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Alfaaz

The calligraphy show “Alfaaz” was put up on display at My Art World, Islamabad on June 15th, 2016. It showcased paintings by 4 artists, each with a different take on the written script. That doesn’t necessary mean all would do justice to the genre.

 

The works of Muhammad Ibraheem showed that calligraphy can be more than just script on an abstract backdrop. The artist explored the possibilities of text as image, inculcating natural elements into his work. The idea of creating landscapes with verses from the Quran seems rather appropriate as it promotes the idea of God found everywhere in nature. It also suggests that he is the creator of all as the artist literally creates the imagery out of divine words. The painting gives you more than the satisfaction of beautifully crafted Quranic verses; it also provides you with a picturesque landscape to look at. Ibraheem skillfully caters to both landscape lovers and those fond of calligraphy .These images are painstakingly crafted, and the efforts made certainly aren’t in vain.

 

Tayyaba Aziz has been seen to use her trademark palette of green and blue. The palette is instrumental in exuding a calm and cool sensation that elates the viewer. The artist’s skill is evident in each piece. Aziz’s paintings have a flow and fluidity that pairs beautifully with the idea at hand. The script possesses a calm and serene aura that invites the observer to stay with them for a while. Aziz does not make unnecessarily over the top statements with her composition as she adopts a more traditional style. She avoids playing with the form and style of the script which is not necessarily a bad thing.  Her work teaches us that exciting work is not necessarily about challenging or deviating from the conventional style.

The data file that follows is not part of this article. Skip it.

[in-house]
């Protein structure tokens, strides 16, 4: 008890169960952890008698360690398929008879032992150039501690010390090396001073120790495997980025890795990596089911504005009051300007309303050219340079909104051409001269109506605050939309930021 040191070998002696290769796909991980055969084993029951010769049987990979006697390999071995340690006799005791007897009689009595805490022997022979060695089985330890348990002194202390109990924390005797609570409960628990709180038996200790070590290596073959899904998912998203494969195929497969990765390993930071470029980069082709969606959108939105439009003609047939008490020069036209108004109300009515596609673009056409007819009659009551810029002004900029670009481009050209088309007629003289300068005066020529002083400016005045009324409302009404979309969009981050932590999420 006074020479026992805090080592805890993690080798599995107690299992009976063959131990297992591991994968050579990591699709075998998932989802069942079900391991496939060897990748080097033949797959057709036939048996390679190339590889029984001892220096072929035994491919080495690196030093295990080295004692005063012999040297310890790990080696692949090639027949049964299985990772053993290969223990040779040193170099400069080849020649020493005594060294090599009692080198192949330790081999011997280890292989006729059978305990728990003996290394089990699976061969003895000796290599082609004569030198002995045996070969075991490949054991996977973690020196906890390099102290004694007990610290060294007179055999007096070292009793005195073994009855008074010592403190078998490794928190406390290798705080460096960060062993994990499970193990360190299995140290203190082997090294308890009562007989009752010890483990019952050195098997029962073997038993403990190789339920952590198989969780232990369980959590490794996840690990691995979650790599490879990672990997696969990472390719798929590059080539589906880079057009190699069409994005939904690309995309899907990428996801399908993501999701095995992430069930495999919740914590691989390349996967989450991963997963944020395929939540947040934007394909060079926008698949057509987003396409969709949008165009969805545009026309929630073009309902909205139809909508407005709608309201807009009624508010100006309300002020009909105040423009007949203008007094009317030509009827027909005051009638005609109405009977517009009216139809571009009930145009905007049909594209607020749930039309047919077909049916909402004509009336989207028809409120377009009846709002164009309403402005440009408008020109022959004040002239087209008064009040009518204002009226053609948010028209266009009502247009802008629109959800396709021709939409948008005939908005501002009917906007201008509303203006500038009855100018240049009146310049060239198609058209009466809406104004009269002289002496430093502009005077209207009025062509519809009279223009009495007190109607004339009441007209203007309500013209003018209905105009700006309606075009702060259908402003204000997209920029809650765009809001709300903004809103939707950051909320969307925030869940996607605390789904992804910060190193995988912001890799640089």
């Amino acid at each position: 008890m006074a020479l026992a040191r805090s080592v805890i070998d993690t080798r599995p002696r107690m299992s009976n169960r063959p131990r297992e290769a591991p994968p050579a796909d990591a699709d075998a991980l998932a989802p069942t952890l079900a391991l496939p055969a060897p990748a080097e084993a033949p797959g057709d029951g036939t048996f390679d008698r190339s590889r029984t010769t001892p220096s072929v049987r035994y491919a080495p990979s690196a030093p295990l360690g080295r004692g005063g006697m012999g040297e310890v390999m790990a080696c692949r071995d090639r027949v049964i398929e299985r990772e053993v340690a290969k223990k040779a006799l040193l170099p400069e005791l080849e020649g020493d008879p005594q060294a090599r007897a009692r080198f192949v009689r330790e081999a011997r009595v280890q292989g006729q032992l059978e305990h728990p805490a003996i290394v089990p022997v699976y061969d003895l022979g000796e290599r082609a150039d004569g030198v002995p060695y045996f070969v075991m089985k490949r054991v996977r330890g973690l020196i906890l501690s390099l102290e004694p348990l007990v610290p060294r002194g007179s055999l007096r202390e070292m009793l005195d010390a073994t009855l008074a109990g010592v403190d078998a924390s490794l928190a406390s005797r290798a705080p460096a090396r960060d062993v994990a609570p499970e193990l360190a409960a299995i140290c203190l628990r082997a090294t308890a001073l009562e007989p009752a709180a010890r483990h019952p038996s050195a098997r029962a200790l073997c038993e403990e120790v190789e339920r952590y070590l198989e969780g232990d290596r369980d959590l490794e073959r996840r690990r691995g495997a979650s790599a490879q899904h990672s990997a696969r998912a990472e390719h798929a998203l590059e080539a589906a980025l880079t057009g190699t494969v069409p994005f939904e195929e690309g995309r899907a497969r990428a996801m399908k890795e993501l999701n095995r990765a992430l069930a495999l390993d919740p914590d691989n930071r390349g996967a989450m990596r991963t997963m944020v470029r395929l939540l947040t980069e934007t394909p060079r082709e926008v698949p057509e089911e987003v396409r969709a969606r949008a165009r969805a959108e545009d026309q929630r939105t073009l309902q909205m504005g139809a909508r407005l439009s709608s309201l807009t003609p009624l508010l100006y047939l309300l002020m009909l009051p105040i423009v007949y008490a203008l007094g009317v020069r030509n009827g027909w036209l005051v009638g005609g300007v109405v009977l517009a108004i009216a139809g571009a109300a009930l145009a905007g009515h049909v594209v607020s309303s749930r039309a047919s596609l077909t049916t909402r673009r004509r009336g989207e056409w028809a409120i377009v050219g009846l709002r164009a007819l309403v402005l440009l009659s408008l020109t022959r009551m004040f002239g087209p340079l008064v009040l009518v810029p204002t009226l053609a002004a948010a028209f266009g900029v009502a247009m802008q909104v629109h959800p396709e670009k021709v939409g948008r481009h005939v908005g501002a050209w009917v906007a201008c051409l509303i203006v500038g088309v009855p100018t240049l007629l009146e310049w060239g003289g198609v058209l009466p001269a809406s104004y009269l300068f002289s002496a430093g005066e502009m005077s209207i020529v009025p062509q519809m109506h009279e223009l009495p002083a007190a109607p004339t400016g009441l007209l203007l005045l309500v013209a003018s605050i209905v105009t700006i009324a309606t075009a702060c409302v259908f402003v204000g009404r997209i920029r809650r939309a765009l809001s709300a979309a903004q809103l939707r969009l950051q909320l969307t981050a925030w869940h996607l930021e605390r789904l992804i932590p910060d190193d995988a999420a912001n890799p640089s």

Mahjabeen Atif’s work suffered, rather than gained from her experiments and drastic shifts from the tradition. For example, “Nazar ki Dua” seemed lazy with its large letters, carelessly strewn about the canvas. Her treatment of the text was casual, lacking the precision and refinement of the age old tradition of calligraphy. Though one must appreciate the fact that she tried to experiment with mediums, the end result was greatly lacking.  On the other hand, Atif’s “Loh e Qurani” and “Al Rahman” seemed to be much more thought out and carefully constructed. The effort and time put into the layering of a wide colour palette is clearly evident.

 

Rabia Dawood shows signs of a skilled calligraphist, but somehow that isn’t enough. Her work does not hold the charm and appeal which is important when it comes to the written word of God. Her painting of Surah Alam Nasrah is highly disappointing where the script stands autonomous from the background-as if two separate entities along with a dull colour palette that unfortunately did not blend well together. However, the artist can be appreciated for undertaking a labour intensive technique.  The script illustrated in her painting “Surah Al Fateha” seems very close to perfect, yet does not excite the viewer.

 

When using phrases from holy text artists’ are burdened with several more responsibilities; they are not only supposed to keep aesthetics in mind but also the religious sentiments attached to it. In such circumstances the artist’s job becomes more daunting to produce that which is beautiful and worthy of the sacred text.

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